alternative, Lochridge argues that the Court should modify
the date and scope of the subpoena (Dkt. #71). As to the
date, Lochridge argues that he has informed Park Board that
he is unavailable for a deposition on November 13 due to
prior travel arrangements. Lochridge accordingly requests
that the Court “modify the subpoena to allow that Mr.
Lochridge  be deposed on a mutually convenient date”
(Dkt. #71). As to the scope of the subpoena, Lochridge first
argues that the Court should modify the subpoena duces
tecum to exclude document requests 3-10 which
“seek materials related to Mr. Lochridge's
performance of his duties as an appraiser” (Dkt. #71).
Lochridge similarly argues that document request 15 should be
excluded because it “asks for documents related to the
basis for the award” (Dkt. #71). Lochridge also opposes
document requests 11-13 which “ask for Mr. Lochridge to
produce all materials regarding his payment for acting as an
appraiser and any other documents relating to work done for
the Defendants” (Dkt. #71). Finally, Lochridge opposes
document request 14 which “asks for every affidavit or
deposition that Mr. Lochrdige has ever given” (Dkt.
#71). This request, Lochridge continues, is
“horrifically overbroad and is not even attempting to
be narrowed to relevant information” (Dkt. #71).
November 15, 2019, Park Board filed Plaintiff's Response
to Brett Lochridge's Motion to Quash or, in the
Alternative, Modify Subpoena (Dkt. #72). Park Board argues
that Lochridge's Motion to Quash is
“groundless” because the purpose of seeking the
deposition of Lochridge is “to determine if the award
must be set aside” (Dkt. #72). As to Lochridge's
opposition to the requested documents, Park Board simply
replies that the “deposition must move forward as set
in the attached subpoena . . . .” (Dkt. #72). The Court
now considers Brett Lochridge's Motion to Quash or, in
the Alternative, Modify Subpoena (Dkt. #71).
to Federal Rule of Civil Procedure 26(b)(1), parties
“may obtain discovery regarding any non[-]privileged
matter that is relevant to any party's claim or defense .
. . .” Fed.R.Civ.P. 26(b)(1). Relevance, for the
purposes of Rule 26(b)(1), is when the request is reasonably
calculated to lead to the discovery of admissible evidence.
Fed.R.Civ.P. 26(b)(1); Crosby v. La. Health & Indem.
Co., 647 F.3d 258, 262 (5th Cir. 2011). Relevant
information includes “any matter that bears on, or that
could reasonably lead to other matter that could bear on, any
issue that is or may be in the case.” Oppenheimer
Fund, Inc. v. Sanders, 437 U.S. 340, 351 (1978). In
other words, “[r]elevancy is broadly construed, and a
request for discovery should be considered relevant if there
is ‘any possibility' that the information sought
may be relevant to the claim or defense of any party.”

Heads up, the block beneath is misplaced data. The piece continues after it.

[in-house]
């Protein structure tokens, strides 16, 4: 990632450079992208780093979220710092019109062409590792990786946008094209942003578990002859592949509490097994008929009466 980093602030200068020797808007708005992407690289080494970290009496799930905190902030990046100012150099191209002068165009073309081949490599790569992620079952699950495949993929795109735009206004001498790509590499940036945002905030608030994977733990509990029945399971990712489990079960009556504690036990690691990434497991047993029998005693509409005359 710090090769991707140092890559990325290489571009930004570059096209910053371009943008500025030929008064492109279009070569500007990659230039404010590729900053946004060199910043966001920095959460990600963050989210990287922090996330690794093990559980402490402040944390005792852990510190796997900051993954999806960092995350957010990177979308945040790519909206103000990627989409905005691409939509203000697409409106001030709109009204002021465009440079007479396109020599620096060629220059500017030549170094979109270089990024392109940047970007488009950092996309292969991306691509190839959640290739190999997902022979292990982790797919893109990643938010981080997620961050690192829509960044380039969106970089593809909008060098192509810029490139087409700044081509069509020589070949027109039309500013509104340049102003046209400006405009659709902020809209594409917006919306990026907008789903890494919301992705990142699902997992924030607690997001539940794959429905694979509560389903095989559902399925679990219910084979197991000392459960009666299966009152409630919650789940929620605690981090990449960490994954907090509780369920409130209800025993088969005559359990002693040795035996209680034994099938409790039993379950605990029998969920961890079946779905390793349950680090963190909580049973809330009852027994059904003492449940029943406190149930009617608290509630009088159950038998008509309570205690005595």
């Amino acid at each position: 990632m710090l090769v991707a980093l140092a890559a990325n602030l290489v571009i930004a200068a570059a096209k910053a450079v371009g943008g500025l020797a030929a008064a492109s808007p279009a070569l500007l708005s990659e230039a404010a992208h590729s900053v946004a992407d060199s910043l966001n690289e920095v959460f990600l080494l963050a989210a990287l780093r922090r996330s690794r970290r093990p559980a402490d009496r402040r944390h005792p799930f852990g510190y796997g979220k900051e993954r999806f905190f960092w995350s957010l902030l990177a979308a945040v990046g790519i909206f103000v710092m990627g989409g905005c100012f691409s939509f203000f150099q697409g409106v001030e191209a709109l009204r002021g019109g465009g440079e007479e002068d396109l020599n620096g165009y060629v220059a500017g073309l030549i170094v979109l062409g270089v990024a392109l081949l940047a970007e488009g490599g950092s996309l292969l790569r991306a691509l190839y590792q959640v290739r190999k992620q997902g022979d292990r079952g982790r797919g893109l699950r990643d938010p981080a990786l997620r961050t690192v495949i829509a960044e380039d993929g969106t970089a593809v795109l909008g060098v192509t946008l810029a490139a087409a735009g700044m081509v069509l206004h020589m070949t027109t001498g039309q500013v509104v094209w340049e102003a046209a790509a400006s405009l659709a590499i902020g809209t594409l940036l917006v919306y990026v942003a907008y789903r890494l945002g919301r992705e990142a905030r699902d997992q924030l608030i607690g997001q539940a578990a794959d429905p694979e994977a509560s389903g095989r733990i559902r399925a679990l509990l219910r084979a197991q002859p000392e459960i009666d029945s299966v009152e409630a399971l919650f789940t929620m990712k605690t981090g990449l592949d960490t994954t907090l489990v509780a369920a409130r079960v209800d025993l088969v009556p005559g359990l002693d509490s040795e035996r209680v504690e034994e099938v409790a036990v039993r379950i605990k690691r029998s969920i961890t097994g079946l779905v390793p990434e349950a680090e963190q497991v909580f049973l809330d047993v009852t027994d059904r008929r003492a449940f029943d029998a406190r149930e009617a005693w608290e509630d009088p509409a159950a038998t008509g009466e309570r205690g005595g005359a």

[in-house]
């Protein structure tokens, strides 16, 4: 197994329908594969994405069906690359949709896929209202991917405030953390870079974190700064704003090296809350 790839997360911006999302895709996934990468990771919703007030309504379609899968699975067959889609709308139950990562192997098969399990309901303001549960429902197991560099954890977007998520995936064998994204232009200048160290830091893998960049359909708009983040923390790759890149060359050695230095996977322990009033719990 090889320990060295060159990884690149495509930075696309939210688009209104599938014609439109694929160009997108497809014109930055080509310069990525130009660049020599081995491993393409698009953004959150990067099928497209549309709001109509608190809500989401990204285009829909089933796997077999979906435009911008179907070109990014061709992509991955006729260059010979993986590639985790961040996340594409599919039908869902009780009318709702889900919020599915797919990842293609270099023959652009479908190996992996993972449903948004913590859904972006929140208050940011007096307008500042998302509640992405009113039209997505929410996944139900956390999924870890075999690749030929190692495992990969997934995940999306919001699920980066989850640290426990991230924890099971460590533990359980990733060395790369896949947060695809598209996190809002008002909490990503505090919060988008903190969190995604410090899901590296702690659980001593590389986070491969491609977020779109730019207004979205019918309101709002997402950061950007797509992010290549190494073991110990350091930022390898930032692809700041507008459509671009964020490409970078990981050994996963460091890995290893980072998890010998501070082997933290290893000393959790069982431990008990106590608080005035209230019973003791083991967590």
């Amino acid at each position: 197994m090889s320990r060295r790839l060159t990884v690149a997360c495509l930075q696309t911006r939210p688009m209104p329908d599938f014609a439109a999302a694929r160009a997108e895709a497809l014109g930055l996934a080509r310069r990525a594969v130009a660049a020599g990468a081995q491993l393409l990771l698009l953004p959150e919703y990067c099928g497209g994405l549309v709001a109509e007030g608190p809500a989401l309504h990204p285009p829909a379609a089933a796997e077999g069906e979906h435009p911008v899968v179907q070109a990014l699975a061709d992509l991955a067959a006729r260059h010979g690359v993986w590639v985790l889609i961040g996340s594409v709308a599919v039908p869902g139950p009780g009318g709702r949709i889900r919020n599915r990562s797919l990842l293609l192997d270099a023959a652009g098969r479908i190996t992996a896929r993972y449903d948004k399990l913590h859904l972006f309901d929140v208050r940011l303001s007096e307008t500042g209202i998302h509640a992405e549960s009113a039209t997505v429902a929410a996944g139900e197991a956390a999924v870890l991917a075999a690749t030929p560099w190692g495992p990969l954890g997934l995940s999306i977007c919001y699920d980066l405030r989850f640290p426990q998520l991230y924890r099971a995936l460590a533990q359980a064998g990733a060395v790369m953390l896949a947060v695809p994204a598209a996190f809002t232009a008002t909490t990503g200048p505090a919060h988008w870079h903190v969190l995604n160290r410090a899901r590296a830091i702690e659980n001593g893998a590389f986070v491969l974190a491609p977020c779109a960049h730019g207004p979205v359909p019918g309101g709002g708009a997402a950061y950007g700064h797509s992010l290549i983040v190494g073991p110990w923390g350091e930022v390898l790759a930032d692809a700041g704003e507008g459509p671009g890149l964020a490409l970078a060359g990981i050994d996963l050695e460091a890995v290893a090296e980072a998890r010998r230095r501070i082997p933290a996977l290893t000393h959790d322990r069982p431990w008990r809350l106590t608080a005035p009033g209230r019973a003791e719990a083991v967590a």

S.E.C. v. Brady, 238 F.R.D. 429, 437 (N.D. Tex.
2006) (quoting Merrill v. Waffle House, Inc., 227
F.R.D. 467, 470 (N.D. Tex. 2005)). Consequently,
“[u]nless it is clear that the information sought can
have no possible bearing on the claim or defense of a party,
the request for discovery should be allowed.”
Brady, 238 F.R.D. at 437. The Court has provided
guidance in matters of discovery. The Court's scheduling
order requires that the parties produce, as part of their
initial disclosure, “documents containing, information
‘relevant to the claim or defense of any
party.'” (Dkt. #21 at pp. 3-4). Moreover, the Local
Rules of the Eastern District of Texas provide further
guidance suggesting that information is “relevant to
any party's claim or defense [if]: (1) it includes
information that would not support the disclosing
parties' contentions; . . . (4) it is information that
deserves to be considered in the preparation, evaluation or
trial of a claim or defense. . . .” Local Rule
CV-26(d). It is well established that “control of
discovery is committed to the sound discretion of the trial
court.” Freeman v. United States, 556 F.3d
326, 341 (5th Cir. 2009) (quoting Williamson v. U.S.
Dep't of Agric., 815 F.2d 368, 382 (5th Cir. 1987)).
to Rule 45(d)(3), upon timely motion, “the court for
the district where compliance is required must quash or
modify a subpoena that, ” inter alia, requires
disclosure of privileged or protected matter or subjects a
person to undue burden. Fed.R.Civ.P. 45(d)(3)(A). “The
court must balance the need for discovery by the requesting
party and the relevance of the discovery to the case against
the harm, prejudice, or burden to the other party.”
RYH Properties, LLC v. West, 2011 WL 13196550, at *2
(E.D. Tex. Feb. 3, 2011) (citing Cmedia, LLC v. LifeKey
Healthcare, LLC, 216 F.R.D. 387, 389 (N.D. Tex. 2003)).
When determining whether a subpoena is unduly burdensome, a
court may consider: “(1) relevance of the information
requested, (2) the need of the party for the documents, (3)
the breadth of the document request, (4) the time period
covered by the request, (5) the particularity with which the
party describes the requested documents, and (6) the burden
imposed.” West, 2011 WL 13196550, at *2
(citing Wiwa v. Royal Dutch Petroleum Co., 392 F.3d
812, 818 (5th Cir. 2004); Brady, 238 F.R.D. at 437).
The Court may also consider whether “the subpoena ...